The Watershed of 2008
2008 marked the end of primary emphasis in care on institutional programs and services. This marked another dramatic transition for the entire child social service sector, ushering in a transition at Abbott House to being a completely community-based agency. It brought overall program growth, in terms of the number of children, adolescents and adults in our care. It brought a stepped up emphasis on prevention, with the launch of the “Family Assessment and Community Enhancement Program”, to provide crucial early intervention services.
Abbott House Today
Consistent with our own philosophy and advancements in thinking in the profession, we are investing in programs and training that are: community and home-based, prevention and trauma-focused, and holistic.
In keeping with our mission to provide durable foundations and promising futures to humans with the most complex needs, we are broadening our work to include new populations.
Our training institute continues to provide an umbrella of training and resources for the Abbott House team, colleagues from other social service organizations, foster parents and parents of children and adults with disabilities.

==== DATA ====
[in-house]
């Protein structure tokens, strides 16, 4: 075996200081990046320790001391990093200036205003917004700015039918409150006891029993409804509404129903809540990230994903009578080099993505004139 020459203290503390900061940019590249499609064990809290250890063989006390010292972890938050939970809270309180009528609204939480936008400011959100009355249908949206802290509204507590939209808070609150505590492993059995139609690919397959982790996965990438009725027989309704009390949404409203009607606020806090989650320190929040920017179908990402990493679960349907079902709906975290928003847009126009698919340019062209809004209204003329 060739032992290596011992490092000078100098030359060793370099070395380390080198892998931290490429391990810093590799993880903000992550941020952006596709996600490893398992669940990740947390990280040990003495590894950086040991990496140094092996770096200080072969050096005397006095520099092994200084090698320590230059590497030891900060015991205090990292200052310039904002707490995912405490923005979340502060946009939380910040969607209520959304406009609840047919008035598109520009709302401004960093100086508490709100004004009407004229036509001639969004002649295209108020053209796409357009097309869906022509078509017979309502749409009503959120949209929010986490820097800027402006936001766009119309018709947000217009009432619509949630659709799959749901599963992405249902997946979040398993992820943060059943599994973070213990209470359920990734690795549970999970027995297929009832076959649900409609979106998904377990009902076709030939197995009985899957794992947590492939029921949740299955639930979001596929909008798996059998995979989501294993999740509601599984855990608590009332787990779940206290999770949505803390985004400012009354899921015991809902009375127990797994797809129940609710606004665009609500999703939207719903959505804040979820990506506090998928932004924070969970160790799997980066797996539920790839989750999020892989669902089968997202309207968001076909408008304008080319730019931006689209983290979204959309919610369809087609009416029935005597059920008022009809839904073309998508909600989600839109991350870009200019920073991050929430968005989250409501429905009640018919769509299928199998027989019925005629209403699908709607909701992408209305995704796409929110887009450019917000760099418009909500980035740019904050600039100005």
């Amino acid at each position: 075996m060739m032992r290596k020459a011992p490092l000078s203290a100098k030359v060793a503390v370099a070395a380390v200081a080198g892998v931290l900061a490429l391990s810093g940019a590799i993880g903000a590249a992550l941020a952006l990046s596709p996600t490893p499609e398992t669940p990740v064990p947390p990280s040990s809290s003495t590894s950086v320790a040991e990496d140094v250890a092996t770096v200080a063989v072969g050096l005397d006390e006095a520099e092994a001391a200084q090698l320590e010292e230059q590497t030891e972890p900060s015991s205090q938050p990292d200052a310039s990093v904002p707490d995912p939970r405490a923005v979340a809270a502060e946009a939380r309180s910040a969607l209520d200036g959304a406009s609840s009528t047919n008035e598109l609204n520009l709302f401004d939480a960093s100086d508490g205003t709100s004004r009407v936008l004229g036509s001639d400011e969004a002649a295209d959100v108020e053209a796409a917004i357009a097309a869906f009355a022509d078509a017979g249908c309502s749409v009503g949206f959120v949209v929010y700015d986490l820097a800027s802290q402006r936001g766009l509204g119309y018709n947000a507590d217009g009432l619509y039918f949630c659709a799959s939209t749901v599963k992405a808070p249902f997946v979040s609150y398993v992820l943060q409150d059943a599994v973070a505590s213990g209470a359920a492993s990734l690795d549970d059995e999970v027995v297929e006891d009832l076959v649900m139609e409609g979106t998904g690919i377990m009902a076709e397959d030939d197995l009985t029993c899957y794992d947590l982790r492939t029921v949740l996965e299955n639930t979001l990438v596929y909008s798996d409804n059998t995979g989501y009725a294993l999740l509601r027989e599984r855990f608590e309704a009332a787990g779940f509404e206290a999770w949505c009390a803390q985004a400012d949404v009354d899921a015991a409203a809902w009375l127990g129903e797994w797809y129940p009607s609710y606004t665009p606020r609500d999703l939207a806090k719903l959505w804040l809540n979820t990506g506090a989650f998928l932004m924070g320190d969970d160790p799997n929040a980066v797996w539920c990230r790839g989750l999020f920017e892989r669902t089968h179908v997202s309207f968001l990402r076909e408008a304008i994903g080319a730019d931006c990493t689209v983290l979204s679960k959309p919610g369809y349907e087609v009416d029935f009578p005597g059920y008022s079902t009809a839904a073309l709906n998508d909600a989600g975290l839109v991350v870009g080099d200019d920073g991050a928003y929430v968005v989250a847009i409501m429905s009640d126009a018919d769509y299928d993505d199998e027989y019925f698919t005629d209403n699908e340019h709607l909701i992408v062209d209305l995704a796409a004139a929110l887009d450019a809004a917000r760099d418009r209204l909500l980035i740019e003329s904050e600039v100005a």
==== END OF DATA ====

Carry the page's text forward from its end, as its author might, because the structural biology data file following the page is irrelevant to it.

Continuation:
In 2016, we launched another resource, aimed at helping adoptive and guardianship families remain together. The “Permanency Resource Center” is now helping families across Dutchess, Sullivan, Ulster and Westchester Counties to persist and work through the ongoing challenges to successful parenting and family building.
Community & Home-based program investments
New York State selected Abbott House as the institution to pilot launch the Federal program called “Bridges to Health.” It provides community and home-based healthcare management and support services to foster children with especially complex medical, developmental, and mental health needs. The program enabled Abbott House to develop its “Health Home” service more broadly, to help coordinate and direct the care of children and adults who are often served by teams of professionals from across several different organizations.